A randomized synbiotic trial to prevent sepsis among infants in rural India

A Corrigendum to this article was published on 29 November 2017

This article has been updated

Abstract

Sepsis in early infancy results in one million annual deaths worldwide, most of them in developing countries. No efficient means of prevention is currently available. Here we report on a randomized, double-blind, placebo-controlled trial of an oral synbiotic preparation (Lactobacillus plantarum plus fructooligosaccharide) in rural Indian newborns. We enrolled 4,556 infants that were at least 2,000 g at birth, at least 35 weeks of gestation, and with no signs of sepsis or other morbidity, and monitored them for 60 days. We show a significant reduction in the primary outcome (combination of sepsis and death) in the treatment arm (risk ratio 0.60, 95% confidence interval 0.48–0.74), with few deaths (4 placebo, 6 synbiotic). Significant reductions were also observed for culture-positive and culture-negative sepsis and lower respiratory tract infections. These findings suggest that a large proportion of neonatal sepsis in developing countries could be effectively prevented using a synbiotic containing L. plantarum ATCC-202195.

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Figure 1: Screening and enrolment of study infants in the sepsis trial.

Change history

  • 30 November 2017

    Please see accompanying Corrigendum (http://doi.org/10.1038/nature25006). In this Article, the statement ‘There were 88 culture-positive and 94 culture-negative cases’ has been corrected to ‘Apart from 88 cases of suspect sepsis that included both culture-negative and culture-positive infants, there were an additional 94 culture-negative cases’.

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Acknowledgements

We are thankful to the Indian Council of Medical Research and the Ministry of Health and Family Welfare Government of India for their review and timely clearance. The Government of Odisha, Department of Health and Family Welfare provided necessary approvals and directives at the block level for implementation of the project in the hospitals and the community setting. We are grateful to the Director of Capital Hospital, Bhubaneswar, and Ispat General Hospital for providing dedicated clinical research space and laboratory space to set up the Bactec blood culture, microbiology, and data management facilities. Our gratitude to Dayananda Das (now deceased) of Jana Sikshan Sansthan for his management skills and each of the >200 members in the three-tier community intervention team. K. Pradhan and K. Mishra deserve thanks for managing the study in the two districts. Our thanks to the DSMB members for reviewing all serious adverse events and convening yearly in person for further review of compiled data and providing valuable insights. This study could not have been possible without the unconditional support of the parents of the newborns born in the study districts and the physicians, nurse-midwives, and Anganwadi workers of the government system who provided assistance throughout the conduct of the study. This study was funded by grants U01 HD 40574 and R01 HD 53719 from the Eunice Kennedy Shriver National Institute of Child Health and Human Development, NIH, USA.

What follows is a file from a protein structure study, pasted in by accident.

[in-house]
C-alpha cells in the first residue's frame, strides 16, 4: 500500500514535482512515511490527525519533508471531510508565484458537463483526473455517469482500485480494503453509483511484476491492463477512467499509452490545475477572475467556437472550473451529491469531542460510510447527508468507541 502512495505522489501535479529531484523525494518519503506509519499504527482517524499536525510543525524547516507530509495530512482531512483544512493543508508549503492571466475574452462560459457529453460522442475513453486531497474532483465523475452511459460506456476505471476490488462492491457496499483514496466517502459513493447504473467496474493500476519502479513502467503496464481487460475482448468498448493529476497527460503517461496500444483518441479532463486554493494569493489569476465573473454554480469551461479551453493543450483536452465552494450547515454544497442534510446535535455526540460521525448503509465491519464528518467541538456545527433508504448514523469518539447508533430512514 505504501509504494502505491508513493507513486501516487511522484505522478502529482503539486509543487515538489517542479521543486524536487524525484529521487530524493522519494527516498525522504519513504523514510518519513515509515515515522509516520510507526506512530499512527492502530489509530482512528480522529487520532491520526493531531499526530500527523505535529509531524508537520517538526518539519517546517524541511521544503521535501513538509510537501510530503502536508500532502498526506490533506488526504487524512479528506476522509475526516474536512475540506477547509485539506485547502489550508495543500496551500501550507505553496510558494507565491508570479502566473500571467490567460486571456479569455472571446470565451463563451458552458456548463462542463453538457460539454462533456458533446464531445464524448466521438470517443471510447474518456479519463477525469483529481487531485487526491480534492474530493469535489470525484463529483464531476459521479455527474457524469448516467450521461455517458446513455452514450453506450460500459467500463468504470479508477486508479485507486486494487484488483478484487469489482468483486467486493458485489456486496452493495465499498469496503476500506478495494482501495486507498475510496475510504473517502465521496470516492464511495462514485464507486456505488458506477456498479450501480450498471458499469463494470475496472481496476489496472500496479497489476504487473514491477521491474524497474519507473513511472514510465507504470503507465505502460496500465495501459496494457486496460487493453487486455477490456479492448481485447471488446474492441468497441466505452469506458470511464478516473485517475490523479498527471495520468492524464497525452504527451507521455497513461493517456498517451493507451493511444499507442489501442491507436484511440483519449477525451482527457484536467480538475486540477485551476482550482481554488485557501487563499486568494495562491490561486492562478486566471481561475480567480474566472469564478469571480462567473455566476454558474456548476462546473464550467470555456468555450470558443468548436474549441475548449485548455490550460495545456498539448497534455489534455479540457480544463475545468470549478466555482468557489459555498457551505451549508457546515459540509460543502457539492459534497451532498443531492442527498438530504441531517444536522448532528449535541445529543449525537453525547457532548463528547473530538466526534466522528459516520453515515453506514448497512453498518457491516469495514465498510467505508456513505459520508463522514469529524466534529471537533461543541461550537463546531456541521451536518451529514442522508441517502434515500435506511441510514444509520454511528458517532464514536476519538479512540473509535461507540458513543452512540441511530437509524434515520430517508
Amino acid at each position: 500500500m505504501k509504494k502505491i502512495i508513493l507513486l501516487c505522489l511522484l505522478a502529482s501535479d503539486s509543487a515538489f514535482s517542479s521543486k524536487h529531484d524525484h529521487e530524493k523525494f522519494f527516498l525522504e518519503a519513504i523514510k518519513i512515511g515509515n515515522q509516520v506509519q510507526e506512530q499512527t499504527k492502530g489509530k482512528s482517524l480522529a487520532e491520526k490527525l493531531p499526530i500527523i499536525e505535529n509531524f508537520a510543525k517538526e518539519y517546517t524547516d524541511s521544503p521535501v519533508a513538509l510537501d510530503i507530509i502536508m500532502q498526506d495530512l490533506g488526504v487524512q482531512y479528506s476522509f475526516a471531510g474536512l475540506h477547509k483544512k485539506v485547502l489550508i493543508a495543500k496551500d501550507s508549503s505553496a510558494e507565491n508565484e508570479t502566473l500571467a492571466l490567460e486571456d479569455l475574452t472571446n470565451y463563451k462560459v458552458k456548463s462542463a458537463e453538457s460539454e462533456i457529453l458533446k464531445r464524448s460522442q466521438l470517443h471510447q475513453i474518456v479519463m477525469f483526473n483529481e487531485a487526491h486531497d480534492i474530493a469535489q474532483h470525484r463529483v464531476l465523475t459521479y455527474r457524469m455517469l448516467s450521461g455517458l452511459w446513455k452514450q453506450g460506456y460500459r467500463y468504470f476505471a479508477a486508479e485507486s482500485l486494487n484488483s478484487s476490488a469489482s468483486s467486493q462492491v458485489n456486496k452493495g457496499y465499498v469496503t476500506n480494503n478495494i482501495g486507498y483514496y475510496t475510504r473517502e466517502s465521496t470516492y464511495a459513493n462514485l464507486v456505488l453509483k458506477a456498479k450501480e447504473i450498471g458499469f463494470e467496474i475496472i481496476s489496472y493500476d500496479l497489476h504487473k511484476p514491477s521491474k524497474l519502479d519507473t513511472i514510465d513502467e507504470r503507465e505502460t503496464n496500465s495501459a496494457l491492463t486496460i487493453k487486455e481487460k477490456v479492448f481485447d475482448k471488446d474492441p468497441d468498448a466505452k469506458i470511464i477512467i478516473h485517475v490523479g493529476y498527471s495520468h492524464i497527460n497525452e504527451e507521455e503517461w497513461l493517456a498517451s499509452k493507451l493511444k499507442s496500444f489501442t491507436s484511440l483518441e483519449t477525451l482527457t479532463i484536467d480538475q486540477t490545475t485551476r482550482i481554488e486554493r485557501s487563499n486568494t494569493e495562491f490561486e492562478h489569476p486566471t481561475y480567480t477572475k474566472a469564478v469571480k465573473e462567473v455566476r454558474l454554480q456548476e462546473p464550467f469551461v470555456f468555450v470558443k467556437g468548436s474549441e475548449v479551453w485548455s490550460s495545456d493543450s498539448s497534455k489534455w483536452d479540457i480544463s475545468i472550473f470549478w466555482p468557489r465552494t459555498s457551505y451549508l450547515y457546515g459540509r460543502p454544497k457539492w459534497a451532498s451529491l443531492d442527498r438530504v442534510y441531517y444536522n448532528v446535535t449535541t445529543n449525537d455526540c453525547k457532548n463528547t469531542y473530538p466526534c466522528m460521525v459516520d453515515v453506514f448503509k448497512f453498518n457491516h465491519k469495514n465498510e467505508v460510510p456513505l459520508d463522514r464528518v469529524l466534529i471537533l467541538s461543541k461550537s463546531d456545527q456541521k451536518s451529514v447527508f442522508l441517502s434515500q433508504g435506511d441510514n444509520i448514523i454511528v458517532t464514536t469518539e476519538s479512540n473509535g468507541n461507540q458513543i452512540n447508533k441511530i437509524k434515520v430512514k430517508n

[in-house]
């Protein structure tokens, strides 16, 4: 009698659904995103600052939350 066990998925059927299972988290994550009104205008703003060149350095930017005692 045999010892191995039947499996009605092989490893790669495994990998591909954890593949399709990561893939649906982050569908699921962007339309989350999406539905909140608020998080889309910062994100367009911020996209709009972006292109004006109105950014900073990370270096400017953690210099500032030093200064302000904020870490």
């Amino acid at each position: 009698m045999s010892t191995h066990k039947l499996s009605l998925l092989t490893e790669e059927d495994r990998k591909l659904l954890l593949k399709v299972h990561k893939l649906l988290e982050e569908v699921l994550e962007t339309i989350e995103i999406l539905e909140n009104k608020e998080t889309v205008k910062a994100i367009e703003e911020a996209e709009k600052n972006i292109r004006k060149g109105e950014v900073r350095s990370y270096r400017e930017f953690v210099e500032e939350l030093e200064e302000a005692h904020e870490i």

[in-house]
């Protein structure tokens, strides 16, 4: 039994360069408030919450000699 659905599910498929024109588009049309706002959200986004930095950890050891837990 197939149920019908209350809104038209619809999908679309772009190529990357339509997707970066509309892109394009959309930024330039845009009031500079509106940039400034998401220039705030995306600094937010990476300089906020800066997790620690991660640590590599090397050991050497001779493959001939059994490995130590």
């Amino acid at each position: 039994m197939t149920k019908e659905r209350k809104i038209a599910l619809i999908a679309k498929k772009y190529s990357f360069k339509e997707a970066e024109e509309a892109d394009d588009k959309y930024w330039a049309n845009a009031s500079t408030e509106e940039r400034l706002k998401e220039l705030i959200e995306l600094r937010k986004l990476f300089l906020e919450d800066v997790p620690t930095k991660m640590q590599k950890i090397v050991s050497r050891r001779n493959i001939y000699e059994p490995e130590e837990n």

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Contributions

P.P. and I.G. conceived the study and P.P. wrote the first draft. P.P., S.N.P., I.G., N.P. and J.G.M. designed the study with help from the other authors. N.N., R.S., L.P. and A.M. were responsible for clinical operations. S.S.M. managed the field activities. J.J. and R.C. were in charge of developing microbiology protocols and standard operating procedures. R.C. was in charge of the reference laboratory and supervised the final strain designation of blood isolates. H.C. and L.B. conducted the data management and statistical analyses. D.C. managed the protocol from the principal investigator’s laboratory and handled data acquisition, microbiology quality assurance, and institutional review board matters. All authors contributed in writing different sections of the manuscripts.

Corresponding author

Correspondence to Pinaki Panigrahi.

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Competing interests

Following institutional procedures for federally funded grants, a new invention disclosure on the use of a combination of L. plantarum and fructooligosaccharides against infection and inflammation was made to the UNMC office of technology transfer (UNeMed). UNeMed, upon its decision not to pursue the invention, has released the rights to the inventor (P.P.). A PCT patent application has been filed (pending examination) and assigned to the Asian Institute of Public Health. None of the authors, including P.P., has any financial or management interest with any commercial entity.

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Reviewer Information Nature thanks R. Feng, T. Kollmann, D. J. Tancredi and the other anonymous reviewer(s) for their contribution to the peer review of this work.

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Extended data figures and tables

Extended Data Figure 1 Site maps.

Location of study sites in Odisha, India. Source: India and Odisha state maps, redrawn to show the geographic location of study sites. Reproduced with permission from ref. 51.

Extended Data Figure 2 Site structure.

Three-tier structure for field operations and implementation of the clinical trial in the community. Reproduced with permission from ref. 51.

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Panigrahi, P., Parida, S., Nanda, N. et al. A randomized synbiotic trial to prevent sepsis among infants in rural India. Nature 548, 407–412 (2017). https://doi.org/10.1038/nature23480

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